- The following advice has been compiled by travel safety specialists and ex-special forces personnel.
- However, please note that it is of a general nature only and may not reflect the reality of your circumstances.
- Ensure you have proper insurance cover in place.
- Select good quality accommodation and properly prepare for any tasks, excursions or other activities you have to undertake.
- Be mindful of local laws and cultural norms, bearing in mind that they might be different to what you are accustomed to.
- Consider conducting or obtaining a risk assessment specific to you, your profile and your trip, task or operation.
- This should take into account the likelihood of potential risks affecting you, as well as the likely impact they will have, and will help you decide, depending on your risk appetite and implementable risk mitigation measures, whether or not you should proceed.
Attitudes and laws
- Exercise sensitivity in societies which place a high value on perceived morality, even if it goes against personal beliefs and values.
- Research what local cultural practises, attitudes, values and especially laws you will need to be mindful of before travelling.
- Bear in mind that punishments for any transgressions can be severe, not just for you, but also potentially for local residents who might have interacted with you.
- Note that some subjects may be taboo so avoid discussing them with people if you think it might cause offence.
Foreign government warnings
- Pay attention to the advice issued by your government and/or other countries (such as the US or UK).
- For most travellers, it will be very much advisable to avoid any areas deemed to be high-risk by official government bodies.
- For those who need to travel to these locations for work, personal or other essential reasons should consider the risks likely to be present and take appropriate measures.
- Insurance may not be valid for travel undertaken to these areas, so it is advisable to check with your provider before travel.
- Note that areas of official high-risk might change at short notice.
- Be prepared for potentially poor-quality roads and other forms of transportation.
- This can make it difficult to get around.
- Consider obtaining a high-quality vehicle that can handle difficult terrain if you intend to travel anywhere with particularly bad-quality roads.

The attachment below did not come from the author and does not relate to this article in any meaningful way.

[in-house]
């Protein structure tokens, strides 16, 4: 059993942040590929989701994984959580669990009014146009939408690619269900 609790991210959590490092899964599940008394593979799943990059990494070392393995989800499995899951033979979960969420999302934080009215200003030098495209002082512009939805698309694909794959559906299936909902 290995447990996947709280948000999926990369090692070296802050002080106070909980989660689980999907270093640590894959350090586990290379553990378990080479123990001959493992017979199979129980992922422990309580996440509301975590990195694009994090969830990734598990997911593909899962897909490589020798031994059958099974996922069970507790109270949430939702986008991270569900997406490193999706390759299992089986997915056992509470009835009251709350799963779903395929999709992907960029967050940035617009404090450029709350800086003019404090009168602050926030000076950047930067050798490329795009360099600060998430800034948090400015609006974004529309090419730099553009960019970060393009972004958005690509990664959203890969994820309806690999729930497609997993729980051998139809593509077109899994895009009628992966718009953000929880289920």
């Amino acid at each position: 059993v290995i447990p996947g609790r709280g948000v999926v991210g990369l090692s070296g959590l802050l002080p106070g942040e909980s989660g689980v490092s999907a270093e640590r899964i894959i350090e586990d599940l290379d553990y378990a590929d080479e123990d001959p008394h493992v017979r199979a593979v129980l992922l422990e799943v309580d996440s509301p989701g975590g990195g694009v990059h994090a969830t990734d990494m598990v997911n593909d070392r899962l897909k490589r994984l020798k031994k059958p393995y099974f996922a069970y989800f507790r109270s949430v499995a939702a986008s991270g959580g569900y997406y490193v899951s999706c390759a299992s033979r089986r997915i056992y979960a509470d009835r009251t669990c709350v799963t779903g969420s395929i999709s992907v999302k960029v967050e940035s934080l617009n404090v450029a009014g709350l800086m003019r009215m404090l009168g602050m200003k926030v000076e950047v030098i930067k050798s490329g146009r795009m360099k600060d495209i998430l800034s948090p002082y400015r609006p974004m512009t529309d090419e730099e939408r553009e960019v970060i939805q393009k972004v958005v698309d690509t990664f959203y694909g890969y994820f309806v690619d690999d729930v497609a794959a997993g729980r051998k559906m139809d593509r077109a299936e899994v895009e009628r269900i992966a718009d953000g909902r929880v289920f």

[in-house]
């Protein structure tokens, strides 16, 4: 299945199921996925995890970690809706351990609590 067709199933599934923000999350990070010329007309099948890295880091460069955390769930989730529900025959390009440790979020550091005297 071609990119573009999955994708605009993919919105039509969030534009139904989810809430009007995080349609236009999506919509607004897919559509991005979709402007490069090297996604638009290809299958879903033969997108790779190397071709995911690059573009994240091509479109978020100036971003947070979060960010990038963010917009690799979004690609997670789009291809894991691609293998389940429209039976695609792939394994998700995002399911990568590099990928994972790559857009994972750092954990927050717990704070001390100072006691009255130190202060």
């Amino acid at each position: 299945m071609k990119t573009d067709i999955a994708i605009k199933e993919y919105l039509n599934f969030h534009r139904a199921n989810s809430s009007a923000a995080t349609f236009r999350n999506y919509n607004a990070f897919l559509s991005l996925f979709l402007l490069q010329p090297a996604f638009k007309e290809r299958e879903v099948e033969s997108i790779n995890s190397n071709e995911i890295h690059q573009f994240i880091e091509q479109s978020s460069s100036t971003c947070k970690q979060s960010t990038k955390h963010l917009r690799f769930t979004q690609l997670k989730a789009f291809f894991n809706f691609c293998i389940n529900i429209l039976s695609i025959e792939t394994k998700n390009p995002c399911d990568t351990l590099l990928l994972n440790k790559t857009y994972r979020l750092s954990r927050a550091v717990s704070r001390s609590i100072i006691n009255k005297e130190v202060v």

- Bear in mind that traffic safety conditions may be poor.
- Try to ensure that any accommodation or workplace is located in a good quality building.
- Bear in mind that in the event of an accident or emergency, the emergency response services may have very limited resources available.
- Bear in mind that healthcare facilities and services may be significantly less extensive than more developed countries.
- There may be very limited facilities, staff, techniques and medications available, especially in more isolated or underdeveloped areas.
- There may not be adequate reliable blood supplies in local hospitals.
- Pharmacists and other sources of even basic medical products may be difficult to find.
- Aim to be as medically self-sufficient as possible, taking basic medical supplies.
- Research whether or not certain medications are legal in your destination(s).
- Take extra supplies of any routinely-taken medicines.
- It may also be advisable to have them accompanied by a note from your doctor.
- Avoid carrying medication for other travellers.
- In the event of serious illness or injury it may be necessary for a patient to be evacuated out of the country.
- Ensure that there is sufficient medical insurance in place to cover such an event.
- Try to use reputable airlines.
- Check the safety records of any companies you use to charter flights.
- Check the weather forecast in advance of travel – particularly for domestic flights.
- Consider delaying your trip or using an alternative means of transport rather than taking a risky flight.
- If rainfall, flooding, extreme temperatures or other types of severe weather are a concern, check the local weather patterns to find out if there are times of the year where the risk is much higher.
- Consider avoiding travel to at-risk destinations during these times.
- Try to stay in good quality accommodation.
- Take appropriate clothing and footwear.
- Take appropriate protection for any sensitive equipment you wish to bring.
- Note that storms, flooding and other types of harsh weather can overload infrastructure, lead to traffic jams and power cuts.
- Flooding and heavy rainfall can also raise the risk of landslides, as well as insect- and water-borne diseases in some parts of the world.
- As such, be prepared to delay, alter or even cancel travel plans to affected or high-risk areas.
- In at-risk areas, pay attention to official warnings and observe exclusion zone orders.
- Know your evacuation routes and the location of your nearest shelters and medical facilities.
- Familiarise yourself with any official warning systems.
- Ensure that you have sufficient supplies (such as food, water, medications and fuel) as well as good working vehicles so you can leave very quickly if needed.
- Be prepared to react to evacuation orders and actual eruptions at short notice.
- Be prepared for possible travel disruption in the event of an eruption, which could affect flights and lead to congested roads and fuel shortages.
- Depending on the level of risk, consider having a shelter in your accommodation and/or place of work if it is in an area which could be affected by heavy ash fall, as this could provide you temporary shelter in the event of an eruption.